Hunt and Page (1994, 1995) completed the first comprehensive hymenopteran genome mapping study when they mapped in honeybees the gene responsible for single-locus CSD. The map was based on the colony level phenotype, shot brood. Honeybees raise their larvae and pupae in individual cells on wax combs. The larvae are covered with a wax capping just prior to pupating. Colonies that produce diploid males, owing to shared sex alleles between the diploid queen and one or more of her haploid drone mates, have irregular patterns of capped brood resulting from the removal by the workers of the diploid male larvae. When a queen mates just one time and shares a sex allele in common with her haploid mate, half of the diploid offspring are male and are removed, leaving a distinct pattern of open brood cells. Hunt and Page produced drones from a queen (the drone mother) that were used to instrumentally inseminate sister queens of the drone mother. Approximately 25% of the sister test queens shared a sex allele in common with the drones, resulting in the production of shot brood. A genomic map was constructed by using the drones that, being haploid, represented individual meioses in the queen, and colony phenotypes were assigned to them. The map consisted of 365 random amplified polymorphic DNA (RAPD) markers distributed on 26 linkage groups spanning more than 3450 centimorgans (cM). Linkage analysis with the shot brood phenotype revealed a single genomic region responsible for this phenotype. This region was independently confirmed with segregation of diploid males and workers by using a marker, the Q locus, that was closely linked at about 1.6 cM. This map not only revealed the map location of the CSD gene; it also demonstrated that the honeybee has an extremely large amount of recombination, about 52 kb/cM (or about 19 cM/Mb, 20 times the rate in humans), giving it the highest known rate of recombination of any higher eukaryote.

Beye et al. (1994) used multilocus fingerprinting and found a marker that was also linked to the gene for CSD. They designated their marker the Z locus. The two research groups joined forces, and it was subsequently found (Beyeet al. 1999) that the Z and Q marker loci flanked the sex gene. Physical mapping of this region also confirmed the high recombination rate reported by Hunt et al. (1995), with an estimate of 44 kb/cM in this region (Beyeet al. 1999).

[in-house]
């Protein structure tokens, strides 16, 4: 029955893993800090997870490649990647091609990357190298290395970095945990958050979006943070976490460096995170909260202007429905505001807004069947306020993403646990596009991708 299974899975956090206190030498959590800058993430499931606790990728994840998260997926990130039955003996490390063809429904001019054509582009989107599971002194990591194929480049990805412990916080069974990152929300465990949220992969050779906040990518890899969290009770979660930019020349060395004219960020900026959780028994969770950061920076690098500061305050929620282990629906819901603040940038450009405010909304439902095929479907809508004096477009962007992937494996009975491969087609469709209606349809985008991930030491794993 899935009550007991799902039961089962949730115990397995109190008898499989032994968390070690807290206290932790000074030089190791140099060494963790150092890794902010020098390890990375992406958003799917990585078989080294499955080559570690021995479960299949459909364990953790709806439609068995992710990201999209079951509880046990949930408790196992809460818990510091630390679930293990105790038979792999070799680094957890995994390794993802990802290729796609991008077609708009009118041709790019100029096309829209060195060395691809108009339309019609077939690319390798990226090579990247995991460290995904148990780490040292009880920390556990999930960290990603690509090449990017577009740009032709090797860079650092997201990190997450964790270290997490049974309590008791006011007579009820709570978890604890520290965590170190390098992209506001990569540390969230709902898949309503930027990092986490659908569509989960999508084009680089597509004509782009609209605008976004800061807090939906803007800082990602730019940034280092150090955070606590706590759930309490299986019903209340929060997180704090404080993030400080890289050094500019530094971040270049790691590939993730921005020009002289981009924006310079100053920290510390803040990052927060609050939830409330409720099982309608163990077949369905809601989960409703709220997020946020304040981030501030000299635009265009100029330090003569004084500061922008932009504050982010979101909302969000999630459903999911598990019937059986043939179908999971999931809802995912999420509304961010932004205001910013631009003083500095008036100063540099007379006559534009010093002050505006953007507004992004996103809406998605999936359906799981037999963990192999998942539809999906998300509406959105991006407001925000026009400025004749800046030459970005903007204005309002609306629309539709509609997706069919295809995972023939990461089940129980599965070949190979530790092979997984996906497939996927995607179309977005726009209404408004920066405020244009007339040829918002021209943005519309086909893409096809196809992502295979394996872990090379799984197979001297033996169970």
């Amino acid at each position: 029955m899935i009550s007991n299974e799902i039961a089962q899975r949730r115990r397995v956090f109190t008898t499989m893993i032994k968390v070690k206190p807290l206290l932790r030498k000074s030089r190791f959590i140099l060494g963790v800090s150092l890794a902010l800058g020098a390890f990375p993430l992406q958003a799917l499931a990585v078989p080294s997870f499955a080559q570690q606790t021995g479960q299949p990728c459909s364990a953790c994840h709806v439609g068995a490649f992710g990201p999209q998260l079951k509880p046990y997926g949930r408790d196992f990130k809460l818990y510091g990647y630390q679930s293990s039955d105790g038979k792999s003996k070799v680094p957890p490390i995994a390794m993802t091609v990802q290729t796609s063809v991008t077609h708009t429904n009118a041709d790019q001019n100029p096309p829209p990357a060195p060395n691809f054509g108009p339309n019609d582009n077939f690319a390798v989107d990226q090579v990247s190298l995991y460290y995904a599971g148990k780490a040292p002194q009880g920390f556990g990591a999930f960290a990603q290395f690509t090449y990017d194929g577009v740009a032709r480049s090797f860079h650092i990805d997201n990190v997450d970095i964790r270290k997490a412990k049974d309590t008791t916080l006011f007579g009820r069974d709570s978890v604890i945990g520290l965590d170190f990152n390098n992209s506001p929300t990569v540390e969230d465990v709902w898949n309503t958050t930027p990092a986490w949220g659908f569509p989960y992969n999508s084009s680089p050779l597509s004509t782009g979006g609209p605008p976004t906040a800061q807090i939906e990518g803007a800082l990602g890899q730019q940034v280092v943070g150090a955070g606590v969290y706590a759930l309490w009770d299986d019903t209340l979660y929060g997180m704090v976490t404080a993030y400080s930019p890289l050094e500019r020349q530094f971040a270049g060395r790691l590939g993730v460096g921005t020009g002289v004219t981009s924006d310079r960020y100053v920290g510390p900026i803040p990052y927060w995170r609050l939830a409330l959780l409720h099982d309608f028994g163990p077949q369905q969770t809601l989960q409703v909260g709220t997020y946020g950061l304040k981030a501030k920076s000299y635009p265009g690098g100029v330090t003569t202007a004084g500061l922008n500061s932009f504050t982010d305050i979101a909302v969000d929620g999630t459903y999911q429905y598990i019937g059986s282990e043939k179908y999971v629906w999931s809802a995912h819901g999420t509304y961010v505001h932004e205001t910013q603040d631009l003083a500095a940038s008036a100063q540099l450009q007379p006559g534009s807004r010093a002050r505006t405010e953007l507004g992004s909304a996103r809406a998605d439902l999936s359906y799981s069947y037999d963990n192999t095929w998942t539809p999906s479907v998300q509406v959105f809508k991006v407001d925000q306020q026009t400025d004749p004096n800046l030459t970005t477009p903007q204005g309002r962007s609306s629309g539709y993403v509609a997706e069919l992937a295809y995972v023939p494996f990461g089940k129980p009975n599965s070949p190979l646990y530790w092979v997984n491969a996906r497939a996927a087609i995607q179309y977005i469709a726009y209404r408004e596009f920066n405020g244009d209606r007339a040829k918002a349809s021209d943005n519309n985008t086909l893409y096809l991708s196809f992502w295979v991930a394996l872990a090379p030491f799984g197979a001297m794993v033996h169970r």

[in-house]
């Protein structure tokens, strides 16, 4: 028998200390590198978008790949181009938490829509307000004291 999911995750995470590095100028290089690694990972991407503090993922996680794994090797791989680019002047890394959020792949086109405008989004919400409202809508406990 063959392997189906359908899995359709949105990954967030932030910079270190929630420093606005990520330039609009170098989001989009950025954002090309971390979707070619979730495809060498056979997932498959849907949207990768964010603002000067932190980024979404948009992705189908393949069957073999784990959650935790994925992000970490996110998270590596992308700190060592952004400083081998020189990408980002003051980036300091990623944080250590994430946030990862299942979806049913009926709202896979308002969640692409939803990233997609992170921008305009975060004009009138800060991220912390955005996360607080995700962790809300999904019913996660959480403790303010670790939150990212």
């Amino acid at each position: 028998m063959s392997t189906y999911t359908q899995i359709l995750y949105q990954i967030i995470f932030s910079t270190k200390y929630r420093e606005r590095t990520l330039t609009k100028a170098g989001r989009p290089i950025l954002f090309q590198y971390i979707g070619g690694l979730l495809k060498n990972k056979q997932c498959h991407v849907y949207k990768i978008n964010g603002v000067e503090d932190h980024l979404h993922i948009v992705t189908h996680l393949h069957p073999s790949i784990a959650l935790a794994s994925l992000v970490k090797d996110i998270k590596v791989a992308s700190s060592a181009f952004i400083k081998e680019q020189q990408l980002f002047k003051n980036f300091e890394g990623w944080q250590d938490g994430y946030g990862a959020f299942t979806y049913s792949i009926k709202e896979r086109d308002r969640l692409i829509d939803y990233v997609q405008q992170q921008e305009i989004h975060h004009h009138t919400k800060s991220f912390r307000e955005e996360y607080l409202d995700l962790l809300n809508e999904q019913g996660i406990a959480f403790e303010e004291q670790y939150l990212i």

IDENTIFYING THE SEX LOCUS

With flanking markers, Hasselmann et al. (2001) began to isolate the CSD gene by fine-scale mapping. Different cloning attempts demonstrated that the DNA of the sex-determining region was highly unstable in different cloning vectors, making it difficult to isolate. Therefore, a chromosome walk using a sex locus-enriched partial λ library was initiated (Beyeet al. 1999). Progress of the chromosome walk was monitored with fine-scale mapping procedures (Hasselmannet al. 2001). A cloned region was finally isolated where no recombination was detected between markers and the sex locus in a sample of 1000 individuals. Because of the high recombination rate, the marker was estimated to be within about 5 kb of the sex locus. Cloned fragments were sequenced and found to contain several predicted exons. RT-PCR of early embryonic stages of bees suggested that some of these exons are coding for a single gene about 1.5 kb in length (M. Beye, M. Hasselmann, M. K. Fondrk and B. E. Page, unpublished results). Sequence comparisons suggest that the gene is a novel member of protein/RNA binding proteins, with weak homology to protein/RNA binding proteins in Drosophila that are involved in splicing regulation. These preliminary data suggest that sex determination in the Hymenoptera may be regulated at the level of differential splicing events as found for Drosophila.

A comparative analysis of genes involved in sex determination in a genic balance system like Drosophila and a haplodiploid system like Apis will provide new insight into the selective forces that both drive and constrain the evolution of sex-determining hierarchies. One of the most fascinating tasks remaining will be to determine how intracellular processes are affected by the large number of different sex alleles and their hetero- and homozygous combinations.